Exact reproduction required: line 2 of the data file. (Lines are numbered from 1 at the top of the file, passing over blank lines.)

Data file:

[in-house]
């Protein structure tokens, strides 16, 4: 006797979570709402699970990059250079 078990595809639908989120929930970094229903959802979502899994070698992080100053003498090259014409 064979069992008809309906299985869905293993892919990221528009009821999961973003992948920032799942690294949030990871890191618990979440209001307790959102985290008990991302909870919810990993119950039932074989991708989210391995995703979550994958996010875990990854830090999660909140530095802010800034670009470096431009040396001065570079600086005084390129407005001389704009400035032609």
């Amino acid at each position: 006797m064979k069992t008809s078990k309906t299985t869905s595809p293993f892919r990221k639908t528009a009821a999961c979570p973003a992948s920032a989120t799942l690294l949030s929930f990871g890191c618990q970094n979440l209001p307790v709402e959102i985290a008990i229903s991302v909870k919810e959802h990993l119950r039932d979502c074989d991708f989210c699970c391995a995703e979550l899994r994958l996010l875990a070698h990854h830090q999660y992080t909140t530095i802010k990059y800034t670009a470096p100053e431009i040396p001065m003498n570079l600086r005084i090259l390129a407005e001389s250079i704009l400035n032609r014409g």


């Protein structure tokens, strides 16, 4: 006797979570709402699970990059250079 078990595809639908989120929930970094229903959802979502899994070698992080100053003498090259014409 064979069992008809309906299985869905293993892919990221528009009821999961973003992948920032799942690294949030990871890191618990979440209001307790959102985290008990991302909870919810990993119950039932074989991708989210391995995703979550994958996010875990990854830090999660909140530095802010800034670009470096431009040396001065570079600086005084390129407005001389704009400035032609």